Hollywood Hot for “73 Seconds” Spec About Aerospace Engineers Who Warned of Challenger Disaster


73 Seconds SpecBoston Globe

Between the Golden Globes and the Oscar nominations and the Sundance Festival, it’s been a while since we’ve checked in on the spec market, and a new year brings with it new scripts. One of the hottest specs currently making waves in Hollywood is ’s historical drama , which tells the extraordinary true story of Bob Ebeling and Roger Boisjoly, the aerospace engineers who discovered the “o-ring anomaly” that led to the Space Shuttle Challenger disaster.

Now, several scripts have already been written about Christa McAuliffe and the crew of the Challenger, as well as the Rogers Commission, which was formed by the government to investigate the disaster, but no one has ever written a script about Ebeling and Boisjoly, whose story is fascinating in its own right.

Boisjoly correctly predicted, based on earlier flight data, that the O-rings on the rocket boosters would fail if the shuttle launched in cold weather. He and Ebeling tried tried to convince their superiors at Morton-Thiokol and NASA to investigate the “o-ring anomaly,” but they were asked to prove their worrisome theory. This became an extremely complicated and expensive endeavor that took an emotional toll on both of their lives, but helped bring about changes to the Space Shuttle Program that saved the lives of future astronauts.

So in that sense, 73 Seconds is kind of like a cross between Hidden Figures and films like Spotlight and The Post, both of which explore the story behind the story we already know. Here were two ordinary guys who found themselves in an extraordinary situation, struggling to stop something much bigger than them. Boisjoly died in January 2012, while Ebeling died in March 2016, having spent a third of his life consumed with guilt and steeped in his own deep grief.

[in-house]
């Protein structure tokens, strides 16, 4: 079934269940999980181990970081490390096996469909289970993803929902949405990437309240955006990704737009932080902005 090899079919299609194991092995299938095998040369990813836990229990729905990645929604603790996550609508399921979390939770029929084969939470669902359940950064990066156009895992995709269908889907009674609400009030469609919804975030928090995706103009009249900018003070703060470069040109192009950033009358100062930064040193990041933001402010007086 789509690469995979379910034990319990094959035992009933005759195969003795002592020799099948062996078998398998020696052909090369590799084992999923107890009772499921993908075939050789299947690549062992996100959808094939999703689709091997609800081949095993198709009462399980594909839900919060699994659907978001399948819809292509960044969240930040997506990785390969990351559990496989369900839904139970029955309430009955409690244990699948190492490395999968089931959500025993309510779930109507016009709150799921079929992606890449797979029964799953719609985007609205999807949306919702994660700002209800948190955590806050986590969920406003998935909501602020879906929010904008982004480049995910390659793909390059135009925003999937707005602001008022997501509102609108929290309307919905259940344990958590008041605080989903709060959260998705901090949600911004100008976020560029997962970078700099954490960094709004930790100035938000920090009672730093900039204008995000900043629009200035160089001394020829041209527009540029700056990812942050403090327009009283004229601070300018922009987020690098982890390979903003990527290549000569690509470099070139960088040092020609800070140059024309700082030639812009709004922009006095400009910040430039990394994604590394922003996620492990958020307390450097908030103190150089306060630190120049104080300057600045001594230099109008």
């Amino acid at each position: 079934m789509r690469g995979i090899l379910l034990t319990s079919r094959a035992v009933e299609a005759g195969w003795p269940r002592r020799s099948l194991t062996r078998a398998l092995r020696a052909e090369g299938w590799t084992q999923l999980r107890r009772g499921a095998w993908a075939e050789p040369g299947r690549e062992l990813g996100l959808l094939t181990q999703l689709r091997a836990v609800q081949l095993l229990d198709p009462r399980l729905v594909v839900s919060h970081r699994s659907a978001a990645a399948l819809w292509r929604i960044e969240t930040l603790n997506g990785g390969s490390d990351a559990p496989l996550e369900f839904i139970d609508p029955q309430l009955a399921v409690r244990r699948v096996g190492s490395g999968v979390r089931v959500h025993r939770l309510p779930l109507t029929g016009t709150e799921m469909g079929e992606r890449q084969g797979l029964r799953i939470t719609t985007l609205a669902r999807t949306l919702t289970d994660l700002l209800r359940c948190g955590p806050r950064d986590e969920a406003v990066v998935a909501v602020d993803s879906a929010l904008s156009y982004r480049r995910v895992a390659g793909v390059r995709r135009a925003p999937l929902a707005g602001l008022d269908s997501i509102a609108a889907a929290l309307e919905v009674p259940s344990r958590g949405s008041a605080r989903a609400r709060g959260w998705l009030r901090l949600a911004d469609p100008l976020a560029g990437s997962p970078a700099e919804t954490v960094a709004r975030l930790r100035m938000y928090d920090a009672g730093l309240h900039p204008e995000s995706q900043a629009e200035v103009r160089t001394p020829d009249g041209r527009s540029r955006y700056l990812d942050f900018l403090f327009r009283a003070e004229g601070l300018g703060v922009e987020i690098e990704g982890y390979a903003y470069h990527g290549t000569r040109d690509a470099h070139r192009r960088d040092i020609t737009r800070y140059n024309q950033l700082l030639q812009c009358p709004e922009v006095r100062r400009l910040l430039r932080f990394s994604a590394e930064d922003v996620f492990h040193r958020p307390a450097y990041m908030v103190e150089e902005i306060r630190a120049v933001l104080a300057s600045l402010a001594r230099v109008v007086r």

Sunday was the 32nd anniversary of the Challenger disaster, and the script is now being shopped by and at , and at . Stay tuned to this one, as it may not take 73 Seconds much longer than its title to find a buyer.

  | Editor in Chief

1 Comment

  1. The Roger and Bob story has a huge question.

    They claim to have tried to stop the challenger accident, but didn’t do enough work to have the engineering data to “prove” the accident would happen. They tried the night of 1/27/86 to stop the launch, but the idiot managers decided to launch in the cold.

    If it was truly the case that they did their best and the managers overruled them, why the “guilt” for the rest of their lives??

    The outrageous premise of this myth is that Roger and Bob were caring people and the managers were soulless idiots. They carried the guilt even though they did their best and the managers just didn’t care.

    Truth is everyone on the ad hoc “Seal Task Force” lead by Bob Ebeling and Roger Boisjoly came to realize what a poor job they did in understanding how the joint worked from an engineering standpoint. Had they been better engineers they could have easily convinced managers and others of the path to avoiding the accident. They were the cause of the death of the 7 astronauts, not the “idiot” managers.

    That is why these gentlemen suffered guilt and the managers did not.

    Tell that to Mr. Shawn Dwyer and his mythical docudrama.

Leave A Reply